Debate started on motions concerning:

  • Historical importance of certain prisons - Hon Kanzama introduced his motion calling for the renaming and declaration as national monuments of Hwahwa, Sikhombela and Gonakudzingwa Prisons.
  • Residential care institutions - The Portfolio Committee on Public Service Labour, and Social Welfare’s report on The Status of Residential Care Institutions in Zimbabwe was presented [report available from]

Question Time - Questions included several for the Minister of Finance on funding for the Referendum and the UNWTO conference, and others for the Deputy Prime Minister and Minister of Finance on mining policies and revenues, and the Minister of Education on examination results and education problems. Detailed responses were given.


Bills - There were no Bills on the Order Paper. So far this year no Bills have been passed in the House of Assembly and transmitted to the Senate for its consideration.


There were further contributions to the debates on the Vice-President Nkomo condolence motion and the motion to thank the President for his speech opening the Session.

Motion on the death penalty approved - Senator Marava’s motion calling for Government action to move towards abolition of the death penalty was debated on both Tuesday and Wednesday. All contributors to the debate were opposed to the death penalty and many stressed that capital punishment was introduced by the colonists and had no place in traditional culture. Senator Chief Charumbira and Senator Mohadi, while not speaking in favour of the death penalty, reminded Senators that they had only a few days before enthusiastically accepted the draft constitution, which expressly permits it. At the end of the debate the motion was passed by 16 votes to 15. [Note: The clause in the draft constitution merely permits the law to provide for the death penalty in limited circumstances; it certainly would not prohibit Parliament from passing an Act to abolish the death penalty.]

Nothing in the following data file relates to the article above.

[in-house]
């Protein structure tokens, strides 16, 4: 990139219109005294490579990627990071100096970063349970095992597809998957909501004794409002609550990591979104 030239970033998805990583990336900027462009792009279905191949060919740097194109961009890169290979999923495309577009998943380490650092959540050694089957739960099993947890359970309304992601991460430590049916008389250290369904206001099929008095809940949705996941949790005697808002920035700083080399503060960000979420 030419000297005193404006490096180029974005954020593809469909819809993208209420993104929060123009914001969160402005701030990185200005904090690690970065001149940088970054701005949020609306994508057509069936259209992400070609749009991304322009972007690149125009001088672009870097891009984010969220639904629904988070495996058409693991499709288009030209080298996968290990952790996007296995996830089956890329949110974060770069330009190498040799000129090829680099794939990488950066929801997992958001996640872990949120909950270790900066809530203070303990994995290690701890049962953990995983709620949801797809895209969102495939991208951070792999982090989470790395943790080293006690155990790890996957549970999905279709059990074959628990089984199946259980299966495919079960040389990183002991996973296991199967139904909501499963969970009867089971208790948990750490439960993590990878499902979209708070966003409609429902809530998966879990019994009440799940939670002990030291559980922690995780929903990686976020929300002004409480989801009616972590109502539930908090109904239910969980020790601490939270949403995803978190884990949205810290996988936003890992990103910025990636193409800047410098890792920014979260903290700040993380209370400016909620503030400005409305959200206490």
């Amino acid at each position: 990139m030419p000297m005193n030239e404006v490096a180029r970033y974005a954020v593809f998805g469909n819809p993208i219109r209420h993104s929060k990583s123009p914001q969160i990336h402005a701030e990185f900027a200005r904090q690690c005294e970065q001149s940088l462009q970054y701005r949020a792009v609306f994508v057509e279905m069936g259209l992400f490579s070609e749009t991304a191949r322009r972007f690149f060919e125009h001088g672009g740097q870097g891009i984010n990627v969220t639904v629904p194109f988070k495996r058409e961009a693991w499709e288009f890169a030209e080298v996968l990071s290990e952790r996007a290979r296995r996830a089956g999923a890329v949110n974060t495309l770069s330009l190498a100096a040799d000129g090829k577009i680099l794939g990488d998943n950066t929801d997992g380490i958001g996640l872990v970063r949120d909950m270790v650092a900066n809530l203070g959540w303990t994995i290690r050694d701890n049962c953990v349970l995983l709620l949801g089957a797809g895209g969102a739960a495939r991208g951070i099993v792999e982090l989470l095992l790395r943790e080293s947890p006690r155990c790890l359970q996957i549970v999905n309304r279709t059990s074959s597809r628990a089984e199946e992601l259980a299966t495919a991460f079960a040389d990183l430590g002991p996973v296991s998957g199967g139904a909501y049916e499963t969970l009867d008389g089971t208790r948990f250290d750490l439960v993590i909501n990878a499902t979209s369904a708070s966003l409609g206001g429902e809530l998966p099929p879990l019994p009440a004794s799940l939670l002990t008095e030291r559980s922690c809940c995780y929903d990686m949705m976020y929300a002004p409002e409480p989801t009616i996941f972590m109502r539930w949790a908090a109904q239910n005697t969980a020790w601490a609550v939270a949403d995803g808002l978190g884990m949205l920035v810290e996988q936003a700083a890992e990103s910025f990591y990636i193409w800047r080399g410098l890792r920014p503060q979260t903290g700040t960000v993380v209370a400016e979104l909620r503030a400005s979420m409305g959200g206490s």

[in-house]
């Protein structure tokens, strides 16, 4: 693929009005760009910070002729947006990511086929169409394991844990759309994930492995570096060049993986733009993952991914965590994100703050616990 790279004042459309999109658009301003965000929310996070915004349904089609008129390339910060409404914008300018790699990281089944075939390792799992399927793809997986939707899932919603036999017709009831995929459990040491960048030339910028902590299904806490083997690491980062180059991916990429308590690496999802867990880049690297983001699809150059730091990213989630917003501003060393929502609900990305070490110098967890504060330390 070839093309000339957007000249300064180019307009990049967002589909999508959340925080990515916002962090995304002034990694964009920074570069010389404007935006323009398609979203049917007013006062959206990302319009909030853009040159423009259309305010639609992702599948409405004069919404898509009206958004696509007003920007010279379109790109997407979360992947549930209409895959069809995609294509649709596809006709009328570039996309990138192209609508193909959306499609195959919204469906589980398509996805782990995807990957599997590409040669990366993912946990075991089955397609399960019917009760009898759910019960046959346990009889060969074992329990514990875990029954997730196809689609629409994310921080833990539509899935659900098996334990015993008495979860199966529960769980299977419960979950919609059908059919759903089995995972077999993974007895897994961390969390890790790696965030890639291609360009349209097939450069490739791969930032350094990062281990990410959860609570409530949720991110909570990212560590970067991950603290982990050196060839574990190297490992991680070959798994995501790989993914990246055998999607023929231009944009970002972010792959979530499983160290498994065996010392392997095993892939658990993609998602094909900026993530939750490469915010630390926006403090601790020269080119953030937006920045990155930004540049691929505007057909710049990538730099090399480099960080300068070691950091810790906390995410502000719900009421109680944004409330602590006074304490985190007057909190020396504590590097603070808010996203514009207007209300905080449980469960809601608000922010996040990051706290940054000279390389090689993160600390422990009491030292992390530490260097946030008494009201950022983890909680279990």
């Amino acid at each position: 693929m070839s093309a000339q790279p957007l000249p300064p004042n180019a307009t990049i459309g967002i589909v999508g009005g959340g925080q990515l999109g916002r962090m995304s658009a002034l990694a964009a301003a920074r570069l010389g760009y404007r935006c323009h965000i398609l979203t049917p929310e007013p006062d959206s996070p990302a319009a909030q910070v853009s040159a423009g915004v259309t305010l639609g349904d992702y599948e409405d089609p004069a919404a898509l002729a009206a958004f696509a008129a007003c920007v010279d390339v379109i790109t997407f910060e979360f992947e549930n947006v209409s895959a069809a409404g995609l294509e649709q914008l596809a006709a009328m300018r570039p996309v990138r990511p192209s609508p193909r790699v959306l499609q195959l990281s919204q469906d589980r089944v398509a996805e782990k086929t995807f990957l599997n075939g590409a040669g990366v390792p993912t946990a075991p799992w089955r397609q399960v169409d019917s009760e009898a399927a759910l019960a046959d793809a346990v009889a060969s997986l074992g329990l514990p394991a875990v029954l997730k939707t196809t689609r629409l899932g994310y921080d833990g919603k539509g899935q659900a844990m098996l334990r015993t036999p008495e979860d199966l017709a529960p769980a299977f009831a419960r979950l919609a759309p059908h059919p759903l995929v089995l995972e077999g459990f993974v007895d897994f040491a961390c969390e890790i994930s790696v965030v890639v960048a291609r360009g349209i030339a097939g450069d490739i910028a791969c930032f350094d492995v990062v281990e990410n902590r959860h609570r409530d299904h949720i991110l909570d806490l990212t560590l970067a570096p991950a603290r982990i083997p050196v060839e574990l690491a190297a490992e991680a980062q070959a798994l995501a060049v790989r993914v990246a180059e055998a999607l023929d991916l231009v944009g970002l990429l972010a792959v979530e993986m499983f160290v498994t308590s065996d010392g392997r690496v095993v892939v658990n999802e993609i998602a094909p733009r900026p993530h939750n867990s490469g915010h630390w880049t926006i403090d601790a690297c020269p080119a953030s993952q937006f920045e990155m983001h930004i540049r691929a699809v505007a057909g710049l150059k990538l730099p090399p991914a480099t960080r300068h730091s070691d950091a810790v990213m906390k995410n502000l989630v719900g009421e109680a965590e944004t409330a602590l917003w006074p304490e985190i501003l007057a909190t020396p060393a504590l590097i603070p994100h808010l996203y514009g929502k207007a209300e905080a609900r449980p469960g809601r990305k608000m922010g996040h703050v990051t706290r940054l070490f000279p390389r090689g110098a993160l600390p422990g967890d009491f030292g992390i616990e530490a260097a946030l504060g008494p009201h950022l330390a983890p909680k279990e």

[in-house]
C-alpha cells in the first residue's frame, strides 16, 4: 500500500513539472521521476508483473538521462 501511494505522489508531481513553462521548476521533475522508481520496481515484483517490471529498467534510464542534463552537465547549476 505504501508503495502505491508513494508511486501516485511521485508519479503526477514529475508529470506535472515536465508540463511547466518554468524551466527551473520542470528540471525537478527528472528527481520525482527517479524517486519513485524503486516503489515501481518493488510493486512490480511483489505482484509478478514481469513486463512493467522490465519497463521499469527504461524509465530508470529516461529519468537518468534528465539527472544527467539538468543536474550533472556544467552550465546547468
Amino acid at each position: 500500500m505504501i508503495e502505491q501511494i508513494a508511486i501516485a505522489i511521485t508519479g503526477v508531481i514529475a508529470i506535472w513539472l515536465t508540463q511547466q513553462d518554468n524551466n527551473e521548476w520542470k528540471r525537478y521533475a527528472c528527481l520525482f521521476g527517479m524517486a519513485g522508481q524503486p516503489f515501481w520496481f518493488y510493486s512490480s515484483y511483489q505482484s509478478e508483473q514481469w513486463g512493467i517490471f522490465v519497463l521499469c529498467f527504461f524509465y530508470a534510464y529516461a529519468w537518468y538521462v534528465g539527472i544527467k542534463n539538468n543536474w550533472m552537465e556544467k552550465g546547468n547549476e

Coming Up in Parliament This Week

House of Assembly


Microfinance Bill - Item 1 on the Order Paper for 19th February is the Minister of Finance’s speech explaining this Bill at the commencement of the Second Reading stage.

The Minister’s two other Bills are under consideration by the PLC.

Motions - Debate on motions carried over from last week is due to continue. New motions near the top of the Order Paper for 19th February include presentations of portfolio committee reports on the Asiagate Scandal, Local Authorities, and the ESSAR deal.


The ten questions listed for Ministerial reply on 20th February include questions on:

  • the Chisumbanje Ethanol project
  • the War Victims Pension Fund


Bills There are still no Bills for the Senate to work on.


Motion to revive POSA Amendment Bill - First item on the Order Paper for Tuesday 19th February is Hon Gonese’s motion asking Senators to restore the POSA Amendment Bill to the Order Paper – this is a lapsed motion from the last Session and from the Session before. The Bill but has been stalled in the Senate ever since it was passed by the House of Assembly in December 2010 [see Bill Watch 4/2013 of 5th February]. Note: Another option for Mr Gonese is to ask the House of Assembly to send the Bill straight to the President for signature, in terms of Constitutional provision Schedule 4 para 3, as the Senate has taken too long to deal with it.

Debate is also due to continue on motions carried over from last week: the vote of thanks to the President, and the Vice-President Nkomo condolence motion.

Question Time on Thursday

One question is listed, for the Minister of Mines and Mining Development: it seeks information on haphazard illegal mining activities at Benson Mine in Mudzi district.

Government Gazettes of 12th and 15th February

Statutory Instruments [SIs]

Referendum date proclamation - SI 19/2013 set 16th March as the date for the Referendum on the draft constitution

Mandatory blending of unleaded petrol and ethanol - SI 17/2013 requires mandatory blending of unleaded petrol imported by pipeline or rail. [NOT available from Veritas]

Collective bargaining agreement: Tourism Industry - SI 18/2013 sets wages and allowances for this industry, effective 1st October 2012. [NOT available from Veritas]

Veritas makes every effort to ensure reliable information, but cannot take legal responsibility for information supplied